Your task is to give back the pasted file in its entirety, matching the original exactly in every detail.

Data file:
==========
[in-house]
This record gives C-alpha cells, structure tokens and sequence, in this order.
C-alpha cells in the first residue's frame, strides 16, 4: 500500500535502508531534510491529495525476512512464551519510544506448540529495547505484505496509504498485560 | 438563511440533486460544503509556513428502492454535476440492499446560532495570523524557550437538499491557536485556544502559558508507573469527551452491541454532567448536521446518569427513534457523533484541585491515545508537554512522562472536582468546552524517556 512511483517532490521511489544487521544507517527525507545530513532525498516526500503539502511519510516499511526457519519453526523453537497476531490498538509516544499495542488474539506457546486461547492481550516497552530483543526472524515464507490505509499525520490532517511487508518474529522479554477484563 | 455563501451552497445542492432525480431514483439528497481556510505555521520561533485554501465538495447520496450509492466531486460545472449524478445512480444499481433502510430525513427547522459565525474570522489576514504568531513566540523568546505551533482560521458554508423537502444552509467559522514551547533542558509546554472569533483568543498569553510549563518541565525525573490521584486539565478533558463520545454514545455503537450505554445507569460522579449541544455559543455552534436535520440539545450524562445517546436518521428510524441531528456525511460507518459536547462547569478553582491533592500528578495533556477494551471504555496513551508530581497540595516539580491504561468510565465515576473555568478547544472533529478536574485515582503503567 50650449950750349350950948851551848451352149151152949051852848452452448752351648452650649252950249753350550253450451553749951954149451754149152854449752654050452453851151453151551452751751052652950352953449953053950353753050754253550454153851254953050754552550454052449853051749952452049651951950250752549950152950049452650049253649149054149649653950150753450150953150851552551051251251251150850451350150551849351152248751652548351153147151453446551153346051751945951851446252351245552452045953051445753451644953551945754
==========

[in-house]
This record gives C-alpha cells, structure tokens and sequence, in this order.
C-alpha cells in the first residue's frame, strides 16, 4: 500500500535502508531534510491529495525476512512464551519510544506448540529495547505484505496509504498485560 | 438563511440533486460544503509556513428502492454535476440492499446560532495570523524557550437538499491557536485556544502559558508507573469527551452491541454532567448536521446518569427513534457523533484541585491515545508537554512522562472536582468546552524517556 512511483517532490521511489544487521544507517527525507545530513532525498516526500503539502511519510516499511526457519519453526523453537497476531490498538509516544499495542488474539506457546486461547492481550516497552530483543526472524515464507490505509499525520490532517511487508518474529522479554477484563 | 455563501451552497445542492432525480431514483439528497481556510505555521520561533485554501465538495447520496450509492466531486460545472449524478445512480444499481433502510430525513427547522459565525474570522489576514504568531513566540523568546505551533482560521458554508423537502444552509467559522514551547533542558509546554472569533483568543498569553510549563518541565525525573490521584486539565478533558463520545454514545455503537450505554445507569460522579449541544455559543455552534436535520440539545450524562445517546436518521428510524441531528456525511460507518459536547462547569478553582491533592500528578495533556477494551471504555496513551508530581497540595516539580491504561468510565465515576473555568478547544472533529478536574485515582503503567 50650449950750349350950948851551848451352149151152949051852848452452448752351648452650649252950249753350550253450451553749951954149451754149152854449752654050452453851151453151551452751751052652950352953449953053950353753050754253550454153851254953050754552550454052449853051749952452049651951950250752549950152950049452650049253649149054149649653950150753450150953150851552551051251251251150850451350150551849351152248751652548351153147151453446551153346051751945951851446252351245552452045953051445753451644953551945754